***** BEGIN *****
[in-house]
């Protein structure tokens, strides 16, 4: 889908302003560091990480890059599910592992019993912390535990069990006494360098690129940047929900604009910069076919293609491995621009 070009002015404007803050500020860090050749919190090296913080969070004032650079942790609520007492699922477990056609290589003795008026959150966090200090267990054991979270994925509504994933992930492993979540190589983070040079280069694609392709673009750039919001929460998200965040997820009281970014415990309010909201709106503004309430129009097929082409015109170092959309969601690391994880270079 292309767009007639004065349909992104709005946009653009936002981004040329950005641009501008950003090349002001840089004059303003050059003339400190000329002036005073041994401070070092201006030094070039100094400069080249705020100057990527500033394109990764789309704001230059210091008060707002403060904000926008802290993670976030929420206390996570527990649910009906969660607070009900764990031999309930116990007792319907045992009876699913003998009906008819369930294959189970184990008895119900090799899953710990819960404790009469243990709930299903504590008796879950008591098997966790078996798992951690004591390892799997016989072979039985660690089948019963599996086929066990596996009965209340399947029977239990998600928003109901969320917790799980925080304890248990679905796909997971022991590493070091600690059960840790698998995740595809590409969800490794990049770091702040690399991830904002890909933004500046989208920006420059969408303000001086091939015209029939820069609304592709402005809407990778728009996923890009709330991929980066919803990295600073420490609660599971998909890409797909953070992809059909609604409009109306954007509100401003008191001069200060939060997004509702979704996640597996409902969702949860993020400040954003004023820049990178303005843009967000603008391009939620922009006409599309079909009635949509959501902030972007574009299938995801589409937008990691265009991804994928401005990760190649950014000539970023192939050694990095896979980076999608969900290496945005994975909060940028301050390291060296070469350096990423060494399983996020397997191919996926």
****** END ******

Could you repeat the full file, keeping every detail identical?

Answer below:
[in-house]
């Protein structure tokens, strides 16, 4: 889908302003560091990480890059599910592992019993912390535990069990006494360098690129940047929900604009910069076919293609491995621009 070009002015404007803050500020860090050749919190090296913080969070004032650079942790609520007492699922477990056609290589003795008026959150966090200090267990054991979270994925509504994933992930492993979540190589983070040079280069694609392709673009750039919001929460998200965040997820009281970014415990309010909201709106503004309430129009097929082409015109170092959309969601690391994880270079 292309767009007639004065349909992104709005946009653009936002981004040329950005641009501008950003090349002001840089004059303003050059003339400190000329002036005073041994401070070092201006030094070039100094400069080249705020100057990527500033394109990764789309704001230059210091008060707002403060904000926008802290993670976030929420206390996570527990649910009906969660607070009900764990031999309930116990007792319907045992009876699913003998009906008819369930294959189970184990008895119900090799899953710990819960404790009469243990709930299903504590008796879950008591098997966790078996798992951690004591390892799997016989072979039985660690089948019963599996086929066990596996009965209340399947029977239990998600928003109901969320917790799980925080304890248990679905796909997971022991590493070091600690059960840790698998995740595809590409969800490794990049770091702040690399991830904002890909933004500046989208920006420059969408303000001086091939015209029939820069609304592709402005809407990778728009996923890009709330991929980066919803990295600073420490609660599971998909890409797909953070992809059909609604409009109306954007509100401003008191001069200060939060997004509702979704996640597996409902969702949860993020400040954003004023820049990178303005843009967000603008391009939620922009006409599309079909009635949509959501902030972007574009299938995801589409937008990691265009991804994928401005990760190649950014000539970023192939050694990095896979980076999608969900290496945005994975909060940028301050390291060296070469350096990423060494399983996020397997191919996926």